VLSFO: Threats Remain for Shipowners
The IMO low sulphur fuel cap introduced in January 2020 has not eradicated the potential threats from cat fines, sludge, compatibility issues, asphaltene and fuel stability - the five key issues that can damage the health and maintenance of diesel engines, according to Aderco, a fuel treatment technology supplier.
Aderco has recently released a new report to improve fuel performance and prevent damage to maritime diesel engines. The report follows a series of tests conducted in Belgium and Singapore on low sulphur fuels over recent months. The tests show the marked improvements that can be achieved from a fuel treatment in reducing commingling and improving fuel stability, reducing sludge and removing water from the new fuels.
Reducing the sulphur content in the compliant fuels and, more especially, Ultra Low Sulphur Marine Gas Oil, one can see a marked increase in microbial growth. ULSMGO is well known for this issue. The use of biodiesel in the blending process can generate a high water content which is the ideal breeding ground for bacteria. This poses a real risk to the engine’s pipework and filters which could result in catastrophic failure. However, by using a fuel treatment, this eradicates any biological damage.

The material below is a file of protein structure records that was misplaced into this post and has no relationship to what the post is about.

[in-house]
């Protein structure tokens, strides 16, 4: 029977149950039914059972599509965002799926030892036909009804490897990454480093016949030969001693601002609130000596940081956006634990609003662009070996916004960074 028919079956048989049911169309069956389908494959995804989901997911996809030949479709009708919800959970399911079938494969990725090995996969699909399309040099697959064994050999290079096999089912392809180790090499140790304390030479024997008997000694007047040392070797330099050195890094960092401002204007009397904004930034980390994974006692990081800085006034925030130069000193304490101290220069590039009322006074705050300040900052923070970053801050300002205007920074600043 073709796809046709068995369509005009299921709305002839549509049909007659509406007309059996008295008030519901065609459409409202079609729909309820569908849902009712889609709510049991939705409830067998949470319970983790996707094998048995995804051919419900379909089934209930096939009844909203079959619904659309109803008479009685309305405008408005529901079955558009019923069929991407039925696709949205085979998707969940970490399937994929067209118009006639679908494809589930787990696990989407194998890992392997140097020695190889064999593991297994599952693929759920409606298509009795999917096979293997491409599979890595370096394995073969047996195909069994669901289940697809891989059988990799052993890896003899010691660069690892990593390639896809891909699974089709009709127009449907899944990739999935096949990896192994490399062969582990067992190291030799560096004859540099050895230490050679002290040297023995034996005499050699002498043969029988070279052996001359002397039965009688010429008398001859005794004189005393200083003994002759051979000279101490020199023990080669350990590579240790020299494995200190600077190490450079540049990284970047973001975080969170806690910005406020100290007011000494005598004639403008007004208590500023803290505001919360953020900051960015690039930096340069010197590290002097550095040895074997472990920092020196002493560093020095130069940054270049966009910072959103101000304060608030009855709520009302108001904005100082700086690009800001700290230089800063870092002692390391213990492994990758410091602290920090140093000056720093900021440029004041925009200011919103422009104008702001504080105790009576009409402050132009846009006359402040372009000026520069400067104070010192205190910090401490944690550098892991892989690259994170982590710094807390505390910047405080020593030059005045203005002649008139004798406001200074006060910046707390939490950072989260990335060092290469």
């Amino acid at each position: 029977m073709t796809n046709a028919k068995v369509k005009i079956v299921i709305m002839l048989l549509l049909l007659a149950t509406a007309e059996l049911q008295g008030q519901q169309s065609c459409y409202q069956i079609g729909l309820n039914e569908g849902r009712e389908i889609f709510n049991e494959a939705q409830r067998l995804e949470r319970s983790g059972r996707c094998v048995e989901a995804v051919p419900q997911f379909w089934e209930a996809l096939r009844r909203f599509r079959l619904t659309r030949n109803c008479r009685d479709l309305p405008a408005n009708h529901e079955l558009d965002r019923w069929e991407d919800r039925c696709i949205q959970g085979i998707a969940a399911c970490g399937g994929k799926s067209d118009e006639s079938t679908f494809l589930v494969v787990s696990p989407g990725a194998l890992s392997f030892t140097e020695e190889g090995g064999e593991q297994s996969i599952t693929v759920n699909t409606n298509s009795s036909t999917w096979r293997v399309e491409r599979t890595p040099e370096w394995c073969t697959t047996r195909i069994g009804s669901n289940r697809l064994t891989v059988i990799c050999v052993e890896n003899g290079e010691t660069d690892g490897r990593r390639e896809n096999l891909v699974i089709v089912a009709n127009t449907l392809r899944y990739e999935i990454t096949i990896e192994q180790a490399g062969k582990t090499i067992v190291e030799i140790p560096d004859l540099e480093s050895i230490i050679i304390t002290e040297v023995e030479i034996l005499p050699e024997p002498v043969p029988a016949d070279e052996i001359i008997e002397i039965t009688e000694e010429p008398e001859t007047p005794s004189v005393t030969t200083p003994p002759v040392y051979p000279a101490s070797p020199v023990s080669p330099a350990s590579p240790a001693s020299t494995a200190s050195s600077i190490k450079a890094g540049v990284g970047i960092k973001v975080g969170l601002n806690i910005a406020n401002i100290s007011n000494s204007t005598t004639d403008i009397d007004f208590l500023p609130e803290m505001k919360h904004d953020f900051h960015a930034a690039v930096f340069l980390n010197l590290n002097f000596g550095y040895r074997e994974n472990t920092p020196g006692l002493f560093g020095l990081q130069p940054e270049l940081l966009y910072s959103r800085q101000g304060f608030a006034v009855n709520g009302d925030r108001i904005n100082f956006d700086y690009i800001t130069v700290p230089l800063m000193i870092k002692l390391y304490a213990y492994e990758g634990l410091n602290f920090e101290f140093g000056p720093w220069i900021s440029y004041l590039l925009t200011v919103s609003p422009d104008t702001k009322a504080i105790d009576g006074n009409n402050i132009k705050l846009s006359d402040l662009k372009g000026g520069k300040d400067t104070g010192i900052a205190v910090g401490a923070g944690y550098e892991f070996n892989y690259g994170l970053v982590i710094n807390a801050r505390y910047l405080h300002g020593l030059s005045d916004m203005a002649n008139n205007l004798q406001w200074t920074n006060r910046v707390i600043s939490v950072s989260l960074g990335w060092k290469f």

Olivier Baiwir, CEO of Aderco, says the latest report demonstrates the overall benefits of using fuel treatment technology.
“The new low sulphur fuel hasn't stopped the issues of fuel instability and contamination which are of primary concern for ship owners, ship managers and operators. VLSFO is still prone to the five issues that can cause engine breakdowns and poor performance and our tests prove that the damaging issues of cat fines, sludge, corrosion, contamination and fuel stability can be reduced and eliminated with a fuel treatment.
“At Aderco we have been working with customers since last year on the lead up to the 2020 low sulphur cap and continuously since its introduction to ensure our fuel treatments will protect engines from corrosion and microbial damage, as we are acutely aware that these issues have not disappeared with the introduction of the new blended fuels in 2020. By using a reliable fuel treatment, ship owners, ship managers and operators can operate diesel engines without the worry about costly engine failures, lay-up or any off-hire caused by contamination, fuel instability and its associated problems. This use of a fuel treatment seems a small price to pay for peace of mind and operational efficiency.”